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Deborah Awyzio
Deborah Awyzio, Solicitor
Category: Australia Law
Satisfied Customers: 863
Experience:  Bachelor of Laws (QUT), BIT (QUT), Family Law Accredited Specialist, over 12 years experience
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Hi my son, who turns 15 next week, would love to come to live

Customer Question

Hi my son, who turns 15 next week, would love to come to live with us 1 week and then his mum's house the next week.
We have been through this a couple of times before when he was around 11 - 13years of age. His mum always makes him feel guilty. At moment we have him every second weekend and one week during the week.
His mum makes the point that his much younger sisters (2) from her new marriage will get too upset.
My son and I are extremely close and would like your advise as to which way to go?
many thanks
Submitted: 1 year ago.
Category: Australia Law
Expert:  Leon replied 1 year ago.
Good Morning,

Thank you for your question. To Introduce myself I am a sydney based Solicitor and will do my best to provide you with relevant information to assist you.

At the age of 15 your son is able to make his own decisions of where he wants to stay and if the matter was to go to court to court would consider his request.

The following information is about the child's right to choose and what the courts have done over the years:

Until 1974, children had ‘the right’ to choose which parent they lived with at age 14. Since the Family Law Act came into effect in 1975, there has been no hard and fast rule.

The Family Court now looks at a number of factors in deciding with which parent a child shall live.

There is a presumption that it is in the interests of a child to spend as much time as possible with both parents. That is called a “rebuttable presumption” in that it is a starting point, but many factors are considered before the Court will make such an Order.

The wishes of the child are important. Equally important are the reasons for the Child stating those wishes, and also considerations such as the Child’s age, maturity and level of understanding. There is little point asking a 4 year old, no matter how bright the parents may think the child is. At the other end of the scale, the Court generally looks dimly on a Parent who demands a 16 year old be told by the Court with whom they shall live.

There is no magical age. The 8 year old should normally be asked, however the Court is not bound by what they say. It is a factor to be weighed-up. A 14-15 year old will normally have their wishes granted, so long as they are expressed to be for the appropriate reasons.

One case allowed 2 children (8 and 10 years old - sister & brother) to decide that they wanted to stop living with one parent and start living with the other because the other parent provided proper accommodation, took them to school, put shoes on their feet, and fed them as one would expect to feed children that age. Very basic needs which were not being met adequately by the first parent. At the other end of the scale, a 16 year old child with a significant mental impairment will be asked, however if the Court is not convinced that their wishes are actually in their best interests, other factors will take priority.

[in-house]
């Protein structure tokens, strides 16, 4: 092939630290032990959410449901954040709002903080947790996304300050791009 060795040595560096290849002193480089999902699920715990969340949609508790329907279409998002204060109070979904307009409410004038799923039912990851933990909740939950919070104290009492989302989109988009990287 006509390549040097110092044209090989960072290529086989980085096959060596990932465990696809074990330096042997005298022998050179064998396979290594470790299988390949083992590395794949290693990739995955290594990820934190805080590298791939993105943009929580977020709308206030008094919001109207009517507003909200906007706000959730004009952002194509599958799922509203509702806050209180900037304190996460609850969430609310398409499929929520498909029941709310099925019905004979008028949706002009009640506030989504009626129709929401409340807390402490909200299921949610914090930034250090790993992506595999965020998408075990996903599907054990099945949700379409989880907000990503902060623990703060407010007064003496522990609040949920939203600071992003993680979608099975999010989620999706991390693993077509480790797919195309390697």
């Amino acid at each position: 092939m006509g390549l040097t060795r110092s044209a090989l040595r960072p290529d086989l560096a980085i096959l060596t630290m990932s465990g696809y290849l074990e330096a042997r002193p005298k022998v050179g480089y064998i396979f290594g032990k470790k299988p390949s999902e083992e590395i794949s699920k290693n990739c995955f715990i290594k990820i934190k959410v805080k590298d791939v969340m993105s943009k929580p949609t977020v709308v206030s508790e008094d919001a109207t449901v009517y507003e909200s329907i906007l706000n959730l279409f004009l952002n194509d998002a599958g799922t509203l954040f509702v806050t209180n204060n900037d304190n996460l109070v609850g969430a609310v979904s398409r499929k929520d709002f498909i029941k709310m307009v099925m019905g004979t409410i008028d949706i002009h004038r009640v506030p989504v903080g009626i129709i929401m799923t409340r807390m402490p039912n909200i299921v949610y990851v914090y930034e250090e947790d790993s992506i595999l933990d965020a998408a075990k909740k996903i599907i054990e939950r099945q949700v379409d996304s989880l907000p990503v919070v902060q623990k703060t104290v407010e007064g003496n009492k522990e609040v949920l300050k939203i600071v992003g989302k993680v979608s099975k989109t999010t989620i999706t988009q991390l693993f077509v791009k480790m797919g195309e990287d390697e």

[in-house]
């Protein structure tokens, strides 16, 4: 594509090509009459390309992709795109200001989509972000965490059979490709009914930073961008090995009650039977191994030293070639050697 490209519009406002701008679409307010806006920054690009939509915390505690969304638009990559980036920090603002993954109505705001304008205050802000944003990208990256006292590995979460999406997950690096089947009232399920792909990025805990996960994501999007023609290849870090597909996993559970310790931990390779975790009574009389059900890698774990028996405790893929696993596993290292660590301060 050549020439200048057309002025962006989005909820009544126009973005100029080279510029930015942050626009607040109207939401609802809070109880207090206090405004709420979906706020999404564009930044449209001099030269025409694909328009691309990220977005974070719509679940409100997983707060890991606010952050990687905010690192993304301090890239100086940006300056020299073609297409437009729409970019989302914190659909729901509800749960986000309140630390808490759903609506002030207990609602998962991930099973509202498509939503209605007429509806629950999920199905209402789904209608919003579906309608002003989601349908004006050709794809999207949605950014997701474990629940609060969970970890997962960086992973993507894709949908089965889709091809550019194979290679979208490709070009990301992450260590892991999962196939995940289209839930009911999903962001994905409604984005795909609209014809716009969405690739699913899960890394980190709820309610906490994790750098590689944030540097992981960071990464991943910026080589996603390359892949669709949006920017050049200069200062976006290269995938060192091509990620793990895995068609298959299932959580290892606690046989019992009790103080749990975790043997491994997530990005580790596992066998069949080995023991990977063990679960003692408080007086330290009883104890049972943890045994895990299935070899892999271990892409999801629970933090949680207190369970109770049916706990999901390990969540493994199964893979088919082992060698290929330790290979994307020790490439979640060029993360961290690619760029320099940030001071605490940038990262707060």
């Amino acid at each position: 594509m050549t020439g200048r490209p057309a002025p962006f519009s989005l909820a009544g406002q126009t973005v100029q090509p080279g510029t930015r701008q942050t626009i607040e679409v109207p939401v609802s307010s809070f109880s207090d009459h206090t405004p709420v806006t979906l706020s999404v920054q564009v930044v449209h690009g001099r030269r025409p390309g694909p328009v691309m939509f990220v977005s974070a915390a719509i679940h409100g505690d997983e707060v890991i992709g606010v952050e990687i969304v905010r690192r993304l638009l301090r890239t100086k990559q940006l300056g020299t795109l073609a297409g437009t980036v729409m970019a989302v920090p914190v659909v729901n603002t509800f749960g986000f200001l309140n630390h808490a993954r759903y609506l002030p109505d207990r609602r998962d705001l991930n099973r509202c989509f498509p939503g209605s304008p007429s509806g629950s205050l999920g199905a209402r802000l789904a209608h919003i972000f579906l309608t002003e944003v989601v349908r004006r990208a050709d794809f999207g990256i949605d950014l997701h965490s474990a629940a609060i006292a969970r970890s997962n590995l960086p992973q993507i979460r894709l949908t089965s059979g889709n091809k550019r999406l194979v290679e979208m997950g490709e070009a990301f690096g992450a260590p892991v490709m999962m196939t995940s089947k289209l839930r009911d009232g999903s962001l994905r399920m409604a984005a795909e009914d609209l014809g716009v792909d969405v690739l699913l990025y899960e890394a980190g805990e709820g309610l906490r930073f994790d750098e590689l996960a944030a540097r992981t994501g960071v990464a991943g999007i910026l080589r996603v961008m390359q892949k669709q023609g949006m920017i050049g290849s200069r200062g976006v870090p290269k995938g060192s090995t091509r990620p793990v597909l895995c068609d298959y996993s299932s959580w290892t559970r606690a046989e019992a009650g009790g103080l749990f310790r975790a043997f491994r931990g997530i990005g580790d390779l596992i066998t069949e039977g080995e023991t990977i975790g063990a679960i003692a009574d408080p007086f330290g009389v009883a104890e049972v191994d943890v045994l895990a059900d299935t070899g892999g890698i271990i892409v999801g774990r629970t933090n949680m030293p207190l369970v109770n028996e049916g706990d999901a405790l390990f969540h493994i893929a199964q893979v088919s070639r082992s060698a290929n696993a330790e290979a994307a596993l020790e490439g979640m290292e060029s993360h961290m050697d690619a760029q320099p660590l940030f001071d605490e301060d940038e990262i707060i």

The Court specifically looks at the attitude of each parent towards the task of parenting, whether the parents are able to provide adequately for the child and whether a parent will actively promote the relationship between the Child and the other parent. The Court prefers not to separate Children where possible. Violence, drug and alcohol abuse are also considered.

At this point you can consider going back to mediation without solicitors, and putting your case and your son's case to his mother and working out a way that your son can start spending more time with you and easing his sister into understanding that he will not be at home as much.

I would suggest you not to her that from the following week he will start spending one week with you on week with her but starts to increase the dates so that it is easier on the younger child.

You will need to explain this to your son is well. If the mother refuses then your only option is to take the matter to court and the court will decide in your son's favour once it has the evidence.

You should contact your closest family relationship centre. This is a free service provided by the Federal Government. Their website is

http://www.familyrelationships.gov.au

You can find your closest one on there.

The web-site also have alot of useful information and links to assist you.

Before going to court you must obtain a certificate from a family dispute resolution practitioner. You get this through the free service provided at the family relationship centres.

If you need to go to court then you will need to file an application in the Family Court or the Federal Magistrates Court

http://www.familycourt.gov.au and http://www.fmc.gov.au


But you should attend the mediation and try and work it out and you do not meet solicitors involved at this point.


The mother should understand that trying to make some feel guilty is not in the child's best interests and if she does this the child will ever right to file his own evidence to the children's lawyer and the court will read and take it into consideration.


Is there anything else I can assist you with?

 

 

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Deborah Awyzio
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Bachelor of Laws (QUT), BIT (QUT), Family Law Accredited Specialist, over 12 years experience